Fort Frances should hope for the best but prepare for the worst was the message the Year 2000 Action Group brought to Monday night’s regular council meeting.
Group spokesman Eric Alcock, an envoy with the Salvation Army here, urged councillors to take “strong leadership” in raising community awareness of the “Y2K” problem—and have an plans in place in case of emergencies stemming from computer failures on Jan. 1.
Alcock even presented a contingency plan template that has been developed by Caper Jones, chief scientist at Software Productivity Research Inc. in Burlington, Mass., which details a month by month check-list to avoid a worst-case scenario.
While some have criticized such actions as being “extreme,” Alcock noted more and more people are starting to take the “Y2K” problem seriously.
“How extreme is it that this past week the U.S. National Guard, a force of nearly one half-million troops in all 54 states and territories, are being mobilized for a national test in preparation for any ‘Y2K’ caused civil unrest?” he argued.
“How extreme is it when last week FEMA, the Federal Emergency Management Agency of the USA, issued its first official warning to fire and emergency services, community, and the public to get ready now for ‘Y2K’?” he added.
Alcock noted few organizations have time to fix all “Y2K” glitches and are now concentrating on essential systems.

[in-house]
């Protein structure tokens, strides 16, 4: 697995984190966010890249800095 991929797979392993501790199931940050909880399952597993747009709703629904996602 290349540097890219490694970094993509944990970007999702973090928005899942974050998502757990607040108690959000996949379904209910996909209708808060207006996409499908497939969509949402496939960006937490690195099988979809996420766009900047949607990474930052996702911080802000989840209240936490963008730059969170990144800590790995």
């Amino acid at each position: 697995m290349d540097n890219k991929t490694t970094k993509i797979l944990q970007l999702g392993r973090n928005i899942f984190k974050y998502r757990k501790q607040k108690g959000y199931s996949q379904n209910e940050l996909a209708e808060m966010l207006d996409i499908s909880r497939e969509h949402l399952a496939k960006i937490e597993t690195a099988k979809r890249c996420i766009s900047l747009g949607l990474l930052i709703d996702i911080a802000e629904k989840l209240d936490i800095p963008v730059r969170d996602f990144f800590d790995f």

Darryl Allan, Administration and Finance manager for Fort Frances, said that’s what the town has been doing so far. He presented an update Monday night on the “Y2K” preparedness initiative so far, noting the essential system at the water treatment plant have all cleared the millennium bug check.
Public Works is continuing to check its equipment, Allan added, and the sewage treatment plant is next on the list.
“The fire department has determined its equipment is not date sensitive,” he said. “[The Public Utilities Commission] system will continue to function as long as Ontario Hydro can give power.”
Mayor Glenn Witherspoon said a Y2K preparation sub-committee will be established under the Municipal Control Group. To be composed of both council and community members, it will be formed “as soon as possible”—which is exactly what the Year 2000 Action Group was hoping for.
“Council cannot afford to wait for the evening newscasts to decide about ‘Y2K’ preparedness and contingency plans, nor can council make blanket statements that all will be well in the district in the next 12 months,” Alcock warned.
“I believe council must invest significant efforts to get fully informed themselves of ‘Y2K’ related risks and instead make the headlines with a comprehensive ‘Y2K’ strategy for this town,” he stressed.
“In any emergency, this town will sink or swim on the leadership and preparations put forth by those in this room,” he said.